National Archives and Records Administration Digital Classroom
Created and maintained by National Archives and Records Administration, Washington, D.C.
Reviewed January 2004.
The National Archives is a treasure trove for teachers and students of U.S. history. More than 120,000 of its billions of records are available in digital copies on its Web site. The National Archives and Records Administration Digital Classroom, the focus of this review, includes a number of valuable resources, all of which can be accessed from its relatively uncluttered main page. Most useful for teachers is the “Teaching with Documents” section. Here lesson plans based on primary sources and created and tested by teachers are organized by chronological period and correlated with national standards. The lessons themselves go a long way toward solving the usual difficulties of applying someone else’s ideas in your own classroom. They include extensive contextual background, a selection of classroom-usable documents pertaining to the subject, and a variety of ideas for classroom activities. The lesson on the election of 1824, for instance, contains specific questions to focus student analysis of the “Tally of the 1824 Electoral College Vote”; questions for discussions of larger issues, including references to relevant portions of the Constitution; debate set-up suggestions; a BioPoems activity; and a letter-writing activity to a state’s congressional delegation. The “Document Analysis Worksheets” section offers excellent forms to focus students on nuances of interpretation in a variety of sources (written, sound, poster, photograph, motion picture, and map, among others). The downloadable and usable forms call attention, for instance, to audience, intention, internal evidence about validity, and information not included.
Online access and digitized sources, such as those at the National Archives, are changing how history is learned. Since competent students readily can find accurate detailed information online, the teacher can no longer be distinguished by content mastery alone. What teachers and students need more than anything else, I believe, is online access to accurate sources, organized by topic and excerpted thoughtfully for student accessibility. Students needs a challenging but not too frustrating task that allows them to roam in (what seems to them) a large database, analyze sources they “discover,” form valid questions of their own from the sources, and draw conclusions based on their work. Only by “constructing” history (on their own, but with the highly structured support of teachers and Web site providers) can students truly learn what it means to think critically: how crucial perspective and audience are; the use of gender, language, and culture as analytic tools; and that there are contradicting yet valid conclusions about the same topic—that history is, to quote Felipe Fernandez-Armesto, “faithful to the sources . . . convincingly imagined and vividly evoked.”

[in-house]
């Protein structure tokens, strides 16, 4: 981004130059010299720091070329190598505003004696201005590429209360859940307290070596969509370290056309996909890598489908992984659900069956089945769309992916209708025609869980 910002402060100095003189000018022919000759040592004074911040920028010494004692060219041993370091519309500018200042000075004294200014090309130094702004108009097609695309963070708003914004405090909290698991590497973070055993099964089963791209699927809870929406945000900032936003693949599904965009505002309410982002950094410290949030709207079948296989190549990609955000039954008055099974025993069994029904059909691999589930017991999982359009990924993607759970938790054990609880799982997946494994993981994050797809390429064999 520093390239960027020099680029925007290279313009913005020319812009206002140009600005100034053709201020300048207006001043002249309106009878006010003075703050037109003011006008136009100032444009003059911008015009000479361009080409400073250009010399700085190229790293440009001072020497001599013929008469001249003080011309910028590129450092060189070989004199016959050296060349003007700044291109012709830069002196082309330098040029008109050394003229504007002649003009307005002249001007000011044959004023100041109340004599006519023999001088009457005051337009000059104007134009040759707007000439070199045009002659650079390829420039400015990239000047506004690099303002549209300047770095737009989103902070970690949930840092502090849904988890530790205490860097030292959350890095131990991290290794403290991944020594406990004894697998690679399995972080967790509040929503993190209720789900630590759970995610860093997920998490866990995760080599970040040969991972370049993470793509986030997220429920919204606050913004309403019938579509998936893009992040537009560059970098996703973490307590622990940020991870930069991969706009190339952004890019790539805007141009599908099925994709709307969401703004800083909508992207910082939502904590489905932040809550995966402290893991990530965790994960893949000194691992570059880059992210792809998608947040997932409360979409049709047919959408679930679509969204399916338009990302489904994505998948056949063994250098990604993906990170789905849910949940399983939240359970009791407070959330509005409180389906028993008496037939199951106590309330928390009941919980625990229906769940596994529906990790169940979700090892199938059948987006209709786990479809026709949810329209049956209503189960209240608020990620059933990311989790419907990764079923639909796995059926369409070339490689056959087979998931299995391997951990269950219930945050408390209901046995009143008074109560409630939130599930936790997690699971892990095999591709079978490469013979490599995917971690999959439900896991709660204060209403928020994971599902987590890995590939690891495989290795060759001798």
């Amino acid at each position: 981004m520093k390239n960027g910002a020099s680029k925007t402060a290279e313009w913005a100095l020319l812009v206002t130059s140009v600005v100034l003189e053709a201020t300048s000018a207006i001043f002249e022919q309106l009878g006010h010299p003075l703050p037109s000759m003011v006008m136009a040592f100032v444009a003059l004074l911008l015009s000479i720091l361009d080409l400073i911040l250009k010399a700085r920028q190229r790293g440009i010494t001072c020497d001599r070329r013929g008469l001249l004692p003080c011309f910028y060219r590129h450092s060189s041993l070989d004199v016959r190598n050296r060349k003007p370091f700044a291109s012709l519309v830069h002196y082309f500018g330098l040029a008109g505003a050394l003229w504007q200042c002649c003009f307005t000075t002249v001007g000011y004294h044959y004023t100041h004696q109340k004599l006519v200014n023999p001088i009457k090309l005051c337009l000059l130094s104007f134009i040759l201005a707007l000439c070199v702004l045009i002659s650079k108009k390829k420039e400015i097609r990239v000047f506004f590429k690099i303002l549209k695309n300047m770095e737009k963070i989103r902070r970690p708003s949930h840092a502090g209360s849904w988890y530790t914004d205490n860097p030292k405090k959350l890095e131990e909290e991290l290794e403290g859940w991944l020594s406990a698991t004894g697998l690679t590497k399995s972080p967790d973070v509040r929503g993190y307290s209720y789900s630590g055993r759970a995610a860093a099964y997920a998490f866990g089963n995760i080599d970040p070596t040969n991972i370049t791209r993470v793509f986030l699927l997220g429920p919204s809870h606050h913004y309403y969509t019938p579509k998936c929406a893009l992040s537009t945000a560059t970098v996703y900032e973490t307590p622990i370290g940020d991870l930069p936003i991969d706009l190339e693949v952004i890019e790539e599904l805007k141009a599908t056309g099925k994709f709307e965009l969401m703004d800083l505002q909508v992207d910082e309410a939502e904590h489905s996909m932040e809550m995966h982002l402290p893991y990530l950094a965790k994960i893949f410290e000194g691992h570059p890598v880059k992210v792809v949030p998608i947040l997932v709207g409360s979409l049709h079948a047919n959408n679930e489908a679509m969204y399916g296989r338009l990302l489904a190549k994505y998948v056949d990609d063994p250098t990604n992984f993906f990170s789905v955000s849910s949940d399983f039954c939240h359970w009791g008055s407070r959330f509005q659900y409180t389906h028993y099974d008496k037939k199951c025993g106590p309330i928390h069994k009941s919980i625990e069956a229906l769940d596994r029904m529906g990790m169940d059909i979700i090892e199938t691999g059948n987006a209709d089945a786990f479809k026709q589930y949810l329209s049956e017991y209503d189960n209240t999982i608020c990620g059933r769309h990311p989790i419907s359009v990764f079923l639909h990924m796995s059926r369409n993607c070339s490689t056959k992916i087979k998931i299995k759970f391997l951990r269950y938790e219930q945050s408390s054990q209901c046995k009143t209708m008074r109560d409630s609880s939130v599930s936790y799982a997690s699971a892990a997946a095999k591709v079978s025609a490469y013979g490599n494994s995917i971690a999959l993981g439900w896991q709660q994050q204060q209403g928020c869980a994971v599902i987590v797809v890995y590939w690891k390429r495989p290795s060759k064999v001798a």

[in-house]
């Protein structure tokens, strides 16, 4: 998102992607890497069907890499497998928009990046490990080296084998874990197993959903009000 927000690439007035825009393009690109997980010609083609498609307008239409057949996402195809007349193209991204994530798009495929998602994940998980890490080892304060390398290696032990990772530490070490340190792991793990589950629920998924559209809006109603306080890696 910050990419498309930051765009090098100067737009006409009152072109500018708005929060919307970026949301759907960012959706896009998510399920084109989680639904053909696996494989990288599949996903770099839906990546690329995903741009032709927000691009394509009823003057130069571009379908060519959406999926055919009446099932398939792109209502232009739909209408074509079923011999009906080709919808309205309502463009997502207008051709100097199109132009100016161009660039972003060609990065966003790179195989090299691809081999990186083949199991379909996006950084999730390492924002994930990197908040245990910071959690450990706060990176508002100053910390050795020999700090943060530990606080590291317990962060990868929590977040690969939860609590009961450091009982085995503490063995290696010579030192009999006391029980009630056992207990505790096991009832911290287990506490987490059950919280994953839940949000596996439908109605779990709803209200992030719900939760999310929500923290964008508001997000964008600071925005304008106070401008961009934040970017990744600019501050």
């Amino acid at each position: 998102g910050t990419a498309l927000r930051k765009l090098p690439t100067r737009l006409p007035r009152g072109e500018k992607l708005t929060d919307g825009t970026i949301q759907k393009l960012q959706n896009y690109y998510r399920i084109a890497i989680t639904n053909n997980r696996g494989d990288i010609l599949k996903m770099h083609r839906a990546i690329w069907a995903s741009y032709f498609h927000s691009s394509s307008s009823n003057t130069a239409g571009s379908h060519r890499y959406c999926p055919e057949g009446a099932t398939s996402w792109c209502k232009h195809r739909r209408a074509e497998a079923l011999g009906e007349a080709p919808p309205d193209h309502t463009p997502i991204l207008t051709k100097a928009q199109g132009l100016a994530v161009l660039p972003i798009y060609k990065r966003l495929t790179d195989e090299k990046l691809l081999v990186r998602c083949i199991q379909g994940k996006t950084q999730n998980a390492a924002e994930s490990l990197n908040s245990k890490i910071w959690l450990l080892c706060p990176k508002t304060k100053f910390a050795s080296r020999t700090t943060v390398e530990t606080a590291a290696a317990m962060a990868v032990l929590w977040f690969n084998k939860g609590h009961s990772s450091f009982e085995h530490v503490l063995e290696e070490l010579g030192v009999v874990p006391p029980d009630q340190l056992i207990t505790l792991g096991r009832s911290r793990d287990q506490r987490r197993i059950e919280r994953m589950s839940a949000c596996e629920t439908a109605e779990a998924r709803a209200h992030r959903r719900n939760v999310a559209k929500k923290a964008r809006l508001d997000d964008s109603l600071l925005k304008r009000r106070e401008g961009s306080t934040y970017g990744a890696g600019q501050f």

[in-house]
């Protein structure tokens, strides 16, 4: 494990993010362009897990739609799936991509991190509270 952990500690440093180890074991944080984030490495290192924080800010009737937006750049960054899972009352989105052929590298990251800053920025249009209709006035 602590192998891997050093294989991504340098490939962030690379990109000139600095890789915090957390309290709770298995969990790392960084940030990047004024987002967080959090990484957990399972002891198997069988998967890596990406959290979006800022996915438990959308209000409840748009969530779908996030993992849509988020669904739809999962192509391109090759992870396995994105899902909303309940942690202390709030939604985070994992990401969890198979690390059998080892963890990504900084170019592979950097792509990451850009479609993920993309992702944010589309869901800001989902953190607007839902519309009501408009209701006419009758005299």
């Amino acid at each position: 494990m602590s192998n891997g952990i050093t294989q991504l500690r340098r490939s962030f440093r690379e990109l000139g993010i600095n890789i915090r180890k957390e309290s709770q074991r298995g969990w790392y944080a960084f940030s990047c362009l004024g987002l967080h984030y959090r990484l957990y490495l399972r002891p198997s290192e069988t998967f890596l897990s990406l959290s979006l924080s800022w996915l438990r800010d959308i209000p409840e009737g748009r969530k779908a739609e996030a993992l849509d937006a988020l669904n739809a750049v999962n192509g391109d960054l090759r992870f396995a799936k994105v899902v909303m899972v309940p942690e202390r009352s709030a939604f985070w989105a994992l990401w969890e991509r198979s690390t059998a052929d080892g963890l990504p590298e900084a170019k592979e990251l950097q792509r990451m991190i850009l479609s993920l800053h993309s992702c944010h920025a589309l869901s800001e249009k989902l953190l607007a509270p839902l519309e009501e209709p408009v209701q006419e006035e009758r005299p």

The Digital Classroom is a wonderful resource; it is clearly the result of thoughtful work by many contributors. My wish is that support be provided now to the hard-working education staff at the National Archives so that the wealth of digitized resources currently available in the ARC: Archival Research Catalog can be made a part of the Digital Classroom, integrated in a variety of ways as tools for student history projects. That, I believe, would be a truly outstanding contribution to the teaching and learning of history.
Thomas Jefferson High School for Science and Technology